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A year has passed since the Marines United social media scandal broke in the news, and despite the very real damage to Marine Corps’ reputation, few substantive changes have been made to reform the culture.  As smart, fit young women consider their options for military service they will go where their talents are appreciated and valued.  The Marine Corps is the only service that stands to lose.  With the credibility of the service and its leaders at stake, there has never been a more pressing need for the organization to change.

And make no mistake — cultural change is entirely possible but will require absolute persistence and at least four deliberate actions by senior leaders.  

First, the Commandant of the Marine Corps must ensure recruit training policies and regulations require recruit training battalion commanders to train men and women together on events like hikes and physical fitness sessions.  Without formal changes to training doctrine it’s quite probable that because of their own misperceptions about the abilities of women, future commanders at Parris Island will simply opt not to have male and female recruits conduct joint training.  After all, in 2014-2015 when I was the commanding officer of the Fourth Recruit Training Battalion there, I was shocked when my drill instructors told me that in the late 1990s male and female recruits routinely hiked and conducted physical fitness training events together at Parris Island.  

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Predictably, because it was not required by policy, the integration of training events at Parris Island was later phased out by less progressive senior leaders who held more traditional views about the roles and abilities of women.  The return to absolute segregation for female recruits resulted not only in the resurgence of negative stereotypes about women, but also the persistent belief that bootcamp is easier for them.  As Erin Kirk-Cuomo, co-founder of the advocacy group Not In My Marine Corps, put it, the failure to integrate bootcamp creates a gender divide from the very start of a Marine’s career, and “engrains this mentality and behavior into the psyche and muscle memory of the Corps as much as drinking water, taking Motrin, and keeping your socks clean and dry.”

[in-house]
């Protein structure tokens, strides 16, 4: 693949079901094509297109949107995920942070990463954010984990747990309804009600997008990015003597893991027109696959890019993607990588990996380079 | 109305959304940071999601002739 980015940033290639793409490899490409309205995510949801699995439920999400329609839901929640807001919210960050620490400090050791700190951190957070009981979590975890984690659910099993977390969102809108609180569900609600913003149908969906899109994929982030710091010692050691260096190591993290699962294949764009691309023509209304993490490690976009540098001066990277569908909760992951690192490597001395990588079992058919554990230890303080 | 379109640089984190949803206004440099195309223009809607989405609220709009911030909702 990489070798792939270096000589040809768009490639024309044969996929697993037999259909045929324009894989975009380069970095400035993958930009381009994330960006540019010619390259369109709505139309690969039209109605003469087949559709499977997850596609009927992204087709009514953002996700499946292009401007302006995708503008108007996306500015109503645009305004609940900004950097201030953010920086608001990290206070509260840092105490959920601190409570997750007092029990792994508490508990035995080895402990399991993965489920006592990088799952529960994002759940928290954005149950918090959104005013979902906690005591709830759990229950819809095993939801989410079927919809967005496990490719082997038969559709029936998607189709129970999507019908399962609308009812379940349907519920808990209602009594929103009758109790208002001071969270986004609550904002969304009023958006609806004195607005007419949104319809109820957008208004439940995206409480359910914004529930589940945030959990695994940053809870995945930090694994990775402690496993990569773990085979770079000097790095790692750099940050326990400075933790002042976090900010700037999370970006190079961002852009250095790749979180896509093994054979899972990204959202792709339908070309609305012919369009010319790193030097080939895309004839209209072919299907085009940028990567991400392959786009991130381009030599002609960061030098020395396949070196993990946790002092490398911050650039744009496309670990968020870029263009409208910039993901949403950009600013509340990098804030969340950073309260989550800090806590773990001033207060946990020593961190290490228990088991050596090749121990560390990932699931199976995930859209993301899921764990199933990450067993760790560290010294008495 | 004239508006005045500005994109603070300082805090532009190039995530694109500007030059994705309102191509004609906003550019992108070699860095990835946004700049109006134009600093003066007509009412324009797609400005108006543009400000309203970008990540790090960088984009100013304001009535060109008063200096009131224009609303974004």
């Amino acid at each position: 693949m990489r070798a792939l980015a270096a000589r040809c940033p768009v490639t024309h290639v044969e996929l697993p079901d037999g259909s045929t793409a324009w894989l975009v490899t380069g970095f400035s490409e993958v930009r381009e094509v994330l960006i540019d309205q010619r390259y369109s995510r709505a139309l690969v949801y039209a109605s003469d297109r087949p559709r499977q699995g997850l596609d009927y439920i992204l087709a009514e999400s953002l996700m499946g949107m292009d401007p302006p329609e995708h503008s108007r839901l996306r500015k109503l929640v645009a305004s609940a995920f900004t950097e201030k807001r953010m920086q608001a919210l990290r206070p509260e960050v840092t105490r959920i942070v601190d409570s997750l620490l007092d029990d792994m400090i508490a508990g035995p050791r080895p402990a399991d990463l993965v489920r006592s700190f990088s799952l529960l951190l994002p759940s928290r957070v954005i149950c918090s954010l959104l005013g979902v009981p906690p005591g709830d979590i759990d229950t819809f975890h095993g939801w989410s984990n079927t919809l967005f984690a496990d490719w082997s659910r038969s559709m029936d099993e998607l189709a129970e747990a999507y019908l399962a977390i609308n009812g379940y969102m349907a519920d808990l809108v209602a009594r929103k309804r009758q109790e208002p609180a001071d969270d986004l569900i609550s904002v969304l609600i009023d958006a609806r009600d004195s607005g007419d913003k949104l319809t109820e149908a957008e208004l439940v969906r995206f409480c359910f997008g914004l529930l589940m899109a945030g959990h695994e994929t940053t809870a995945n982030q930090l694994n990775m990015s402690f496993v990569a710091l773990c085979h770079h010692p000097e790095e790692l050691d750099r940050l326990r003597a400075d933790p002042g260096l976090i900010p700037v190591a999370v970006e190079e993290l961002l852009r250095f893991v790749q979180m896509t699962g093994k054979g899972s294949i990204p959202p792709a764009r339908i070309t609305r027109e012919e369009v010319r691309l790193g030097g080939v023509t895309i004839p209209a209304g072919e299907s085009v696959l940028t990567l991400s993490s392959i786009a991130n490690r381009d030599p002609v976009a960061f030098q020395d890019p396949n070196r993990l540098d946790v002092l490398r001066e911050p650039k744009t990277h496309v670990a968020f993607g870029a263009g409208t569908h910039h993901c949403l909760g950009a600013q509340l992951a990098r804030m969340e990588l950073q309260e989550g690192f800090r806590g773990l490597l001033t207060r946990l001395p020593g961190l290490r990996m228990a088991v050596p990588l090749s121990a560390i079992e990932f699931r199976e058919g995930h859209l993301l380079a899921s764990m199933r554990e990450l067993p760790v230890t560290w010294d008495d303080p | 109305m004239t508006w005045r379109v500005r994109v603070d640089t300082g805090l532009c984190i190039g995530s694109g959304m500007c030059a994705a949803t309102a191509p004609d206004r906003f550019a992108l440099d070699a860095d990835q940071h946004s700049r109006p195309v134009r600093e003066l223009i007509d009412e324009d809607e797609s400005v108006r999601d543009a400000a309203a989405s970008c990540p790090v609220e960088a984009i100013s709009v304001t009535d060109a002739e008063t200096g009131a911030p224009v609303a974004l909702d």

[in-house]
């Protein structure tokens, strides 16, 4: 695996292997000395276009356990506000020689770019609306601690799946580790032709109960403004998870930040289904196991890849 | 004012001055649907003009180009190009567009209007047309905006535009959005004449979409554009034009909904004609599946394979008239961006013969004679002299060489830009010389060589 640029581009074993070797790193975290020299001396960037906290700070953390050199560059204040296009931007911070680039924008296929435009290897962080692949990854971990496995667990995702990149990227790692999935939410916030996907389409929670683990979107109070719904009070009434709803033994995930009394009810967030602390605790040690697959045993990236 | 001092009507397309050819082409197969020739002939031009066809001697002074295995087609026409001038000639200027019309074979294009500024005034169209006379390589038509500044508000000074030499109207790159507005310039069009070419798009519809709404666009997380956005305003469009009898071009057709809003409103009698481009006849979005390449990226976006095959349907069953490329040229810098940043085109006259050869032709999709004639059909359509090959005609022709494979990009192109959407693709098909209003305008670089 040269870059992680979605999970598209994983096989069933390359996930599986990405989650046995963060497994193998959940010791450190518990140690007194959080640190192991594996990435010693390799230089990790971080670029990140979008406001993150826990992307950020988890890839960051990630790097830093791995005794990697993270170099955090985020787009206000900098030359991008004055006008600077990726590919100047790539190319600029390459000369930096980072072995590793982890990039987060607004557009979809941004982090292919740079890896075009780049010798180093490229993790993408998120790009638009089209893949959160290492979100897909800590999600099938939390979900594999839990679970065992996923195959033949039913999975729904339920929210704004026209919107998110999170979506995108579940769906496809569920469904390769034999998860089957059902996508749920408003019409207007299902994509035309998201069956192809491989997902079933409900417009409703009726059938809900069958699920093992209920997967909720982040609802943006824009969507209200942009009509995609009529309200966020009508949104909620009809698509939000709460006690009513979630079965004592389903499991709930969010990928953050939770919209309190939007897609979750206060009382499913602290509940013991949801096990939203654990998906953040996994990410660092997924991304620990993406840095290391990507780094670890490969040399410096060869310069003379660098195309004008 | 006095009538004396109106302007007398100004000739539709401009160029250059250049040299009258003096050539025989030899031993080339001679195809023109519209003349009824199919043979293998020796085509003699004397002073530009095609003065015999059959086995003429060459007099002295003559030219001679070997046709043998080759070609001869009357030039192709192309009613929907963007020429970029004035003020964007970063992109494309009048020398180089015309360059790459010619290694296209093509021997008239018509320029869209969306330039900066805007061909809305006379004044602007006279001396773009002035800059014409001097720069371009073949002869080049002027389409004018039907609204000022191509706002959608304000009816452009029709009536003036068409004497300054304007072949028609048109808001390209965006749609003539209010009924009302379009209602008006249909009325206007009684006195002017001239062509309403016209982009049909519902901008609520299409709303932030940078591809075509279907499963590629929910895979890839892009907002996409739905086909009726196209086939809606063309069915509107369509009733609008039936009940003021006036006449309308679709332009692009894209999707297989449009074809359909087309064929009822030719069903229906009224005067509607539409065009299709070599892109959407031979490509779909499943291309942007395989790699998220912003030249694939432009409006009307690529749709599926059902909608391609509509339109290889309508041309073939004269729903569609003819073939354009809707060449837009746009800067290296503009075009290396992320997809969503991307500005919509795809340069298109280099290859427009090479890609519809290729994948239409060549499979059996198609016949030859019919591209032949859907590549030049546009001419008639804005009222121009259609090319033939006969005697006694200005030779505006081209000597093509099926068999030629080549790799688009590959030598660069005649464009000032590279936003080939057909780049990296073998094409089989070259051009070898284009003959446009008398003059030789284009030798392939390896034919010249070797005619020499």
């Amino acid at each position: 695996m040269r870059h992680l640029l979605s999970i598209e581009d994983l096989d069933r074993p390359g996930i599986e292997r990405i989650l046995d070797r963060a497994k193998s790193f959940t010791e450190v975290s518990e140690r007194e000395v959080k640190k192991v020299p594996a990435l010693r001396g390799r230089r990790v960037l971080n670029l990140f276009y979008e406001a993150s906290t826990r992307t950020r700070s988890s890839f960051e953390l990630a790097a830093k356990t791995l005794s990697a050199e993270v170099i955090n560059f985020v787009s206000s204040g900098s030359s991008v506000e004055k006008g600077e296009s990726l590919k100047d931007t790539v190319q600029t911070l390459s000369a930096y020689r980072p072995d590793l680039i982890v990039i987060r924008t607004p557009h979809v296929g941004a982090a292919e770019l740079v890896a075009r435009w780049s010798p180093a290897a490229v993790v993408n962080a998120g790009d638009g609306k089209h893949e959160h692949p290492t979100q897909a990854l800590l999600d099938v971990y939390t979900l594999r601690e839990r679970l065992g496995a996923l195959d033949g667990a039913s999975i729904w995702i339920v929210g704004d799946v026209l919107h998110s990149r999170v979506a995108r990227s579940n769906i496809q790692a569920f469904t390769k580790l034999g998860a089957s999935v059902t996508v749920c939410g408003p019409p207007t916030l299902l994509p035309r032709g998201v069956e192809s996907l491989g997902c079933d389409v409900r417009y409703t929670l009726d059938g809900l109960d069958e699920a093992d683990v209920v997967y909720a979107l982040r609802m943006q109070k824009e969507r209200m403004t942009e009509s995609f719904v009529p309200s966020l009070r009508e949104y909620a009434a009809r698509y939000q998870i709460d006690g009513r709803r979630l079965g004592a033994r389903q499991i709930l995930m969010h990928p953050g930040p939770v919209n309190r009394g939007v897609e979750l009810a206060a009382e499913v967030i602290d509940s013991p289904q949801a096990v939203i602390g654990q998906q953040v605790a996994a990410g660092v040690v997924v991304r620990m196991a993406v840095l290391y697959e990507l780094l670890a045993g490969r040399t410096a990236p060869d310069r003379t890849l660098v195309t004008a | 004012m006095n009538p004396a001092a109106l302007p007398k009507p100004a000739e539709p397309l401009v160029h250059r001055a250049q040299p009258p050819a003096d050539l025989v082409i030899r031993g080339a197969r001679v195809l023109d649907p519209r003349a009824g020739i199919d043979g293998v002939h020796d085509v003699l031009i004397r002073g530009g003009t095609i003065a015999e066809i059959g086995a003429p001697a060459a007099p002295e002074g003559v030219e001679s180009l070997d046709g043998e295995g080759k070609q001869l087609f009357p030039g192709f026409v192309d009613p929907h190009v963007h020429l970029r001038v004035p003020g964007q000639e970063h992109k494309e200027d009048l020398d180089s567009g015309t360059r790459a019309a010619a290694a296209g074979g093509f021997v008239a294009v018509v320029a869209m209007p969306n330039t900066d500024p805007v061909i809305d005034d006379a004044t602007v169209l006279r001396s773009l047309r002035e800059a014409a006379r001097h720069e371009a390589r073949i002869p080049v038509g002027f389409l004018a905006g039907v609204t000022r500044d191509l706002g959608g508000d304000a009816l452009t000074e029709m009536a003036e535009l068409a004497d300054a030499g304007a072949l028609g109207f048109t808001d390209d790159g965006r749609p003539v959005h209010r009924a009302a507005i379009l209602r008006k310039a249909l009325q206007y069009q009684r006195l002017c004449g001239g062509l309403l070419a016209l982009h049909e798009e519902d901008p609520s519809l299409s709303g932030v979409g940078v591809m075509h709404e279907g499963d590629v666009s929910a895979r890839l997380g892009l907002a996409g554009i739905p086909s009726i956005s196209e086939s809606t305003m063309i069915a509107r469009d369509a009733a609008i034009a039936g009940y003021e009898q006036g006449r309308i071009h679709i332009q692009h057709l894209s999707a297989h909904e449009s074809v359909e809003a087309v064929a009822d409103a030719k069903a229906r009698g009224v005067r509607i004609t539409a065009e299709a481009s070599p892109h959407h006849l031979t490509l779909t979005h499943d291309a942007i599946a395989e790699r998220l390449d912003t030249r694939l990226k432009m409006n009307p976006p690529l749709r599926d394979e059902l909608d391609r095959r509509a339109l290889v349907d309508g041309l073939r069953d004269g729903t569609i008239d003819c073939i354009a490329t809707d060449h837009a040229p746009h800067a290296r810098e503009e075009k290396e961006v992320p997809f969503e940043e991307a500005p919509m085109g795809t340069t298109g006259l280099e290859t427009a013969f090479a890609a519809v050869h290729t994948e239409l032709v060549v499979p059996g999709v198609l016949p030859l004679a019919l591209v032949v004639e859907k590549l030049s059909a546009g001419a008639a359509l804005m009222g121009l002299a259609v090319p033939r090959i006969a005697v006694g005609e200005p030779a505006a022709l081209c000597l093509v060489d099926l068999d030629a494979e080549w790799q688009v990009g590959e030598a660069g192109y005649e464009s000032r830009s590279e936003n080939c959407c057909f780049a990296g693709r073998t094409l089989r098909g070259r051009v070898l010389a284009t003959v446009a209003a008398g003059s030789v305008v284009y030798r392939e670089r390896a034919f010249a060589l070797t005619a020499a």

Marine Corps
Marine Corps recruiting poster.

Second, the senior leaders must do more to increase the population of women Marines.  According to a recent study by the U.S. Equal Employment Opportunity Commission, one of the most important risk factors to determine whether women will be harassed and discriminated against in the workplace is whether they work in predominantly male organizations.  The Marine Corps is no different.  Although it is the smallest service with the fewest women—comprising just 9% of the Marines compared to just under 19% for the Air Force and 18% for the Navy—the Marine Corps also has the highest sexual assault, harassment, and retaliation rates of all of the services.  It would stand to reason then, that one way to turn the table on sexism and sexual misconduct in the Marines would be to boost the number of women across all ranks and occupational specialties.  

The size of the female Marine population has changed little over the past 10 years.  Because the Marine Corps has not made plans to open up a female training battalion at the recruit depot in San Diego, Parris Island continues to be the only place where female Marines can be made.  And until structural changes are made to the recruit training environment, growth of the female Marine population much past the Commandant’s stated goal of 10% will be impossible due to the artificial bottleneck presented by limited bed spaces in the smaller female recruit training battalion.